Your 18-year-old has been nagging you for his own credit card to cover gas, music downloads and all his other major expenses.
Should you do it?
Not until your teen has earned a passing grade in Credit Cards 101. And not until you've checked out the options for that first credit card — options that have changed significantly, thanks to credit card reforms that took effect Feb. 22.
The credit card law, part of legislation passed by Congress last spring, contains two provisions aimed at making it more difficult for young consumers to hold plastic.
First, card issuers are now prohibited from offering free merchandise to lure students to sign up for a card on college campuses, at college-sponsored events or within 1,000 feet of the campus.
In addition, the legislation bans credit cards to people younger than 21 — unless there is a parent or other adult co-signing the application or the young adult can show proof of enough income to pay the debts. Even then, the adult will have to give written permission before the credit limit on the card can be raised.
While credit cards are a fact of life, I've never believed there was any big hurry to arm high school and college students with plastic. Better to start them off on training wheels with a debit card tied to their checking account. Also, make sure they learn to balance their checking account — and I don't mean by merely waving their latest ATM receipt.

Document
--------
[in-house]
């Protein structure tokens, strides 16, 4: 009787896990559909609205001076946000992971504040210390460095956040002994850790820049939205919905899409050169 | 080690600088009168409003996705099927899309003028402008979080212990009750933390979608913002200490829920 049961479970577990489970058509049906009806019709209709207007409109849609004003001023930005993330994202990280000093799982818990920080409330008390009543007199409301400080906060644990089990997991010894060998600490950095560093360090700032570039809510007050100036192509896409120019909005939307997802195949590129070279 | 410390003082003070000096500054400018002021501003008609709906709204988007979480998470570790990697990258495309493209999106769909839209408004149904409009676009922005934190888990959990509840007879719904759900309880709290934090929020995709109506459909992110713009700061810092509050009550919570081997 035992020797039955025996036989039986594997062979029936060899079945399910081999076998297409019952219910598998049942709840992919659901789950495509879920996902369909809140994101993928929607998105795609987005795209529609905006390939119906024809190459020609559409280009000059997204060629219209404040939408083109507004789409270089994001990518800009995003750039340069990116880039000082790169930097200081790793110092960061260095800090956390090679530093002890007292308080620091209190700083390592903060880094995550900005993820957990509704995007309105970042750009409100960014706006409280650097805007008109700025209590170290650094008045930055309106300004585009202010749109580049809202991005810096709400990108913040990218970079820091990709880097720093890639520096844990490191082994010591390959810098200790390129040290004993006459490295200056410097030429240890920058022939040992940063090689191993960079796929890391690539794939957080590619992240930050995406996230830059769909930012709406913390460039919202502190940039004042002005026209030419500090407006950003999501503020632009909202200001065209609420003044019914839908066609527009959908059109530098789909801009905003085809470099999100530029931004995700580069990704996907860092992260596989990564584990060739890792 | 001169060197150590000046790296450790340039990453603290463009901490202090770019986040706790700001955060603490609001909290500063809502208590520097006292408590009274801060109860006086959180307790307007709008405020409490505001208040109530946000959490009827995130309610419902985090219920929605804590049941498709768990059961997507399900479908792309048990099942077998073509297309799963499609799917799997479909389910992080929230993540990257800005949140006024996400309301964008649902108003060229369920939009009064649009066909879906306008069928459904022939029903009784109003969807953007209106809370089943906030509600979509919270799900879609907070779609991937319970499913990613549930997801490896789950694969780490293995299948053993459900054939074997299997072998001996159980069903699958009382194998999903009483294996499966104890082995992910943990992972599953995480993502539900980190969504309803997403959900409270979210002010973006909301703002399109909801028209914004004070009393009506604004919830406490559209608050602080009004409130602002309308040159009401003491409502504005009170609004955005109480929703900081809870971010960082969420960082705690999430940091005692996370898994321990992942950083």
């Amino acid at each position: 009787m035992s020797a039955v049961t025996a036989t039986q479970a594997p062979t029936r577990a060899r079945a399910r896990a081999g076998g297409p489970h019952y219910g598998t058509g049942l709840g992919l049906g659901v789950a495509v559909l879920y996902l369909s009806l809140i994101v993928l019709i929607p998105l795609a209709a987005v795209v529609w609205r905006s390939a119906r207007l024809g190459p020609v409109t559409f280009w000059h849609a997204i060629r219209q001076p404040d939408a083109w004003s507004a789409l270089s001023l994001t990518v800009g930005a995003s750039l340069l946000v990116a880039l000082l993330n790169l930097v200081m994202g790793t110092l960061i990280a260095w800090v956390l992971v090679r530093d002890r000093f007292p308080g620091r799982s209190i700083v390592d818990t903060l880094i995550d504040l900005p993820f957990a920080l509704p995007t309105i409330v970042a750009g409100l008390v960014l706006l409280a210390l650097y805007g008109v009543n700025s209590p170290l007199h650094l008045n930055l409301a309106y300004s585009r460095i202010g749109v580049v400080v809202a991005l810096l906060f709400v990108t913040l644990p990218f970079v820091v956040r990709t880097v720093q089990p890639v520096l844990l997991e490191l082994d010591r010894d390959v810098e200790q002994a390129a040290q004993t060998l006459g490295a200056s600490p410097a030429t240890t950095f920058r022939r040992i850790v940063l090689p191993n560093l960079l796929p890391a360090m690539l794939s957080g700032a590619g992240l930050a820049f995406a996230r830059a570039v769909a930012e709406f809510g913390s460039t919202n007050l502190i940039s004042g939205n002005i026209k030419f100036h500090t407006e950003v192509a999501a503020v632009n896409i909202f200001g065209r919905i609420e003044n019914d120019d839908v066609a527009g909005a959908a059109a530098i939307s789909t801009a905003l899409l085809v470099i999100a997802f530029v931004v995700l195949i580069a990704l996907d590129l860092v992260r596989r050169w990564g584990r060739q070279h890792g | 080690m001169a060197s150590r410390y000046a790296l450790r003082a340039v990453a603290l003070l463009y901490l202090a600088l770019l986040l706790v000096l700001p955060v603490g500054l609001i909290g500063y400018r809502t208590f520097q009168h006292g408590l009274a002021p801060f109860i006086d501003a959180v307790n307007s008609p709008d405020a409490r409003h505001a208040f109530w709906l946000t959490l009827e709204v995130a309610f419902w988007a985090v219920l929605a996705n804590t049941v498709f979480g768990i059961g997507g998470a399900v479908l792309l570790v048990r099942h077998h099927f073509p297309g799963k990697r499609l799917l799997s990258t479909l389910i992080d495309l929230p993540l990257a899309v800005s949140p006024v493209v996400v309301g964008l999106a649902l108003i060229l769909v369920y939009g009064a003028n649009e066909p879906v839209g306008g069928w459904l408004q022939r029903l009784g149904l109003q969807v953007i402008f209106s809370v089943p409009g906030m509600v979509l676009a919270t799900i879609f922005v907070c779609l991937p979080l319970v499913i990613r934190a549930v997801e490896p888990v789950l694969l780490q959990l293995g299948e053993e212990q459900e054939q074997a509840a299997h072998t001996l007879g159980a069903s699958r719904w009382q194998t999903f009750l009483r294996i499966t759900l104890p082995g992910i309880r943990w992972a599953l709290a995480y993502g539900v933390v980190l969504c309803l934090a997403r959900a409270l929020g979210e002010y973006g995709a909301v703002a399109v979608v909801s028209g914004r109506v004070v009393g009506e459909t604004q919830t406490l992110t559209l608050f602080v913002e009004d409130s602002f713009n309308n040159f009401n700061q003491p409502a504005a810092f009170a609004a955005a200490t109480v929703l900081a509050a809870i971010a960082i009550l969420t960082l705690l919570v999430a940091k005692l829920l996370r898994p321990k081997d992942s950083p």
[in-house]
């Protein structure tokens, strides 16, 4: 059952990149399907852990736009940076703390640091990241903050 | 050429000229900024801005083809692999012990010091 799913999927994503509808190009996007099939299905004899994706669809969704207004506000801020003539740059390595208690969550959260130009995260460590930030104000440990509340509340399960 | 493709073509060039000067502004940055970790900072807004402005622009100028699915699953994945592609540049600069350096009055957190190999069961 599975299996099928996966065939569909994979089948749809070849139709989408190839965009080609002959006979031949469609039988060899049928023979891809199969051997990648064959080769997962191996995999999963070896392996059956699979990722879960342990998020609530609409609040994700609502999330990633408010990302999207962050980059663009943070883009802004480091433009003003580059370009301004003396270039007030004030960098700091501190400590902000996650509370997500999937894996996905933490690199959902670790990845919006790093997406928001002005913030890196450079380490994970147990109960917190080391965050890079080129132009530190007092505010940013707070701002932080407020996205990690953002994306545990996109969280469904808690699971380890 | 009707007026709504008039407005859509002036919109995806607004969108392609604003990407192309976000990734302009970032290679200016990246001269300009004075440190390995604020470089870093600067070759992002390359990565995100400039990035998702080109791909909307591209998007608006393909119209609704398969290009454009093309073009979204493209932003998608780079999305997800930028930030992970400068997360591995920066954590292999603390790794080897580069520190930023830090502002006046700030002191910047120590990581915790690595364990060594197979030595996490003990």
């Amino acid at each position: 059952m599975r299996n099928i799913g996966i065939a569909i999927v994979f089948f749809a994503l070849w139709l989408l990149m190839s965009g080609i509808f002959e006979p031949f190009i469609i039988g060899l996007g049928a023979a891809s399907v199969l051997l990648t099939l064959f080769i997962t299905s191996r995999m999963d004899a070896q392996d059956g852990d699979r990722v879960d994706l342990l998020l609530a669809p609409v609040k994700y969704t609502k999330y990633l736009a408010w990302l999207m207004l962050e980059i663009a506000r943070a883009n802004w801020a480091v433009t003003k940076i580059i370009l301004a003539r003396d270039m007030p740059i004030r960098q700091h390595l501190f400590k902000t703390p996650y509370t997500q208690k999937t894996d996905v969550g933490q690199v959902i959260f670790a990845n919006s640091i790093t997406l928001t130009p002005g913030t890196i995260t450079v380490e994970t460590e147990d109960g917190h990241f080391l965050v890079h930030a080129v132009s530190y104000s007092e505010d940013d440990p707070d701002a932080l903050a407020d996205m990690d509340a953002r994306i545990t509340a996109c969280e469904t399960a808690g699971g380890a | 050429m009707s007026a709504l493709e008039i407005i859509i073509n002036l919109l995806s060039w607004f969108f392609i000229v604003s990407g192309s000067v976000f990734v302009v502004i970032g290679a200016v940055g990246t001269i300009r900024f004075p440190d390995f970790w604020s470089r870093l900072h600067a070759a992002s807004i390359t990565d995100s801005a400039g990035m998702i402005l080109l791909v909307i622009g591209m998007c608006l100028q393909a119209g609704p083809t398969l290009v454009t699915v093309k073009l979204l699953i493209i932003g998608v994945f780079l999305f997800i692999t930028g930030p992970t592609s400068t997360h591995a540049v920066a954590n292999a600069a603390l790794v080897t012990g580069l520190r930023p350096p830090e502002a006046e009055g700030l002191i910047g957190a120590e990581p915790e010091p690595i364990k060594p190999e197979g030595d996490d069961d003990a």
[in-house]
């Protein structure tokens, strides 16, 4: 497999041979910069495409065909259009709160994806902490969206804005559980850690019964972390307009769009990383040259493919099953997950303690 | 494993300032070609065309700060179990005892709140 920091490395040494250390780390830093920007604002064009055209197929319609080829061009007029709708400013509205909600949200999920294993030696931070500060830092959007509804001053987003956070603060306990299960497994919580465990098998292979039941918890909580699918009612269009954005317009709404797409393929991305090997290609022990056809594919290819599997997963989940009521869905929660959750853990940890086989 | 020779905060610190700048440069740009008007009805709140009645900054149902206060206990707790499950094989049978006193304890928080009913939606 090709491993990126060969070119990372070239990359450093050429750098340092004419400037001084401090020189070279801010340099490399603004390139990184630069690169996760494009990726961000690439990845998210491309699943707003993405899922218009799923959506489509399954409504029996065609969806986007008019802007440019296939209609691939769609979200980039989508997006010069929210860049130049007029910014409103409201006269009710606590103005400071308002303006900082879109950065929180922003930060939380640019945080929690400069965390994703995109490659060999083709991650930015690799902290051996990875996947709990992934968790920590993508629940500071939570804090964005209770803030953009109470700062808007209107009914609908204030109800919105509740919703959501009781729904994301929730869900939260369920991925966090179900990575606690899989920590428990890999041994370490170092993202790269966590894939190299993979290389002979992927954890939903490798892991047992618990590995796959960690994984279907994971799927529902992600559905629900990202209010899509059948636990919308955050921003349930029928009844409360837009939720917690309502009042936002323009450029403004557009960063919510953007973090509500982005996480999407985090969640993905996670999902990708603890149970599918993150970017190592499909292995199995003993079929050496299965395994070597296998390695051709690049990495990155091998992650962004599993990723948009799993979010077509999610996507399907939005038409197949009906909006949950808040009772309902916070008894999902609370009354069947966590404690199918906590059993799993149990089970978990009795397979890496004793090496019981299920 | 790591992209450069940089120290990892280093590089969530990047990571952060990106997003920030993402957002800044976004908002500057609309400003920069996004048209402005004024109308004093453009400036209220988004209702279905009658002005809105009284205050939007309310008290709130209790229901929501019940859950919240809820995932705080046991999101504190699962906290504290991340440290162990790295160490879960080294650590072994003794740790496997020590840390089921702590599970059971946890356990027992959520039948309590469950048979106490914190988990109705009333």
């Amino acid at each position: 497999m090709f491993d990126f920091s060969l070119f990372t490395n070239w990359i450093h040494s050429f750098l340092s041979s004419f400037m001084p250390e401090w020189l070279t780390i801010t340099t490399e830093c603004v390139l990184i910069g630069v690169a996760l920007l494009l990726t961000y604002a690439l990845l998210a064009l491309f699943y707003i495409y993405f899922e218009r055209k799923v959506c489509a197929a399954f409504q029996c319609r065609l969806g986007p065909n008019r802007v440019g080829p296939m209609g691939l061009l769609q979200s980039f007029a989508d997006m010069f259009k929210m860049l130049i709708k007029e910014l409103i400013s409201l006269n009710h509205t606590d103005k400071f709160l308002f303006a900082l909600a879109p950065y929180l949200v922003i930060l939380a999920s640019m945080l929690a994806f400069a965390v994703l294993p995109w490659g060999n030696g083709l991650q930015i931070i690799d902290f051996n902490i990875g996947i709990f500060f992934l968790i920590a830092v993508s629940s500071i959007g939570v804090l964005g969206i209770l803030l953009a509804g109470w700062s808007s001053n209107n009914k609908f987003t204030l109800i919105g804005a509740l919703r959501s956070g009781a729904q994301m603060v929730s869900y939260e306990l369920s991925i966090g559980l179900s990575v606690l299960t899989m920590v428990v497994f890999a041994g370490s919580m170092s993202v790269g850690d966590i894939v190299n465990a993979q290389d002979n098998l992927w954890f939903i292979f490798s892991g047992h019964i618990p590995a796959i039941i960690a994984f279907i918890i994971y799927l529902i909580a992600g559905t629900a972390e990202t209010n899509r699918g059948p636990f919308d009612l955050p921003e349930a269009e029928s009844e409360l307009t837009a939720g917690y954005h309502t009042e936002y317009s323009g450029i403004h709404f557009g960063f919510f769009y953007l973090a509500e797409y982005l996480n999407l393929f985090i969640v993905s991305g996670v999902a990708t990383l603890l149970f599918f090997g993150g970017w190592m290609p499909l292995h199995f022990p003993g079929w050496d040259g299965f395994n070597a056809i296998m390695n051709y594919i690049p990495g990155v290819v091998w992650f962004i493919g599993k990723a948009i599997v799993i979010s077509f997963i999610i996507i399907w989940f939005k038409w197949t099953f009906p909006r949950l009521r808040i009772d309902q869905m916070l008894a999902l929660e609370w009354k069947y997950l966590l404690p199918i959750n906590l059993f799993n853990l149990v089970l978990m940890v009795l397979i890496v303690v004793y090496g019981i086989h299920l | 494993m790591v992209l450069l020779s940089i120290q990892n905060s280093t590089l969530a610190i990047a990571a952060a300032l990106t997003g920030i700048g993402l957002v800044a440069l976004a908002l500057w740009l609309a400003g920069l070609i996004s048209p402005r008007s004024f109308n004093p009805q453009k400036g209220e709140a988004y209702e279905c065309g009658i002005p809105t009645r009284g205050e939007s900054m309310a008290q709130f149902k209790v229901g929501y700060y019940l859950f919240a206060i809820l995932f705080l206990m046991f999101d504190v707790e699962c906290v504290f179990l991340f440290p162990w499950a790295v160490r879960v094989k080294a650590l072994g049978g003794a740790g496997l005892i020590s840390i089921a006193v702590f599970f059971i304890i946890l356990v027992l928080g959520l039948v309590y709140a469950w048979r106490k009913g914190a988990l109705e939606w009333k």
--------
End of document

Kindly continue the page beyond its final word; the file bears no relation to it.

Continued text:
Like teaching them to drive, talk to your teen about credit — the pitfalls and how to use it to his or her long-term advantage.
Start with your credit card statement and explain interest rates, grace periods and minimum payments. Show them the example on your credit card bill of how much you'll be charged in interest by paying only the minimum.
"Don't be afraid to tell them real-life pitfalls you've run into and mistakes you've made using a credit card," said Bill Hardekopf, chief executive officer at lowcards.com, a consumer-oriented Web site.
There should also be a clear understanding of what constitutes a good use of the card — textbooks, plane tickets — and what isn't — food and entertainment. Make it clear that credit cards are loans that have to be repaid in full each month.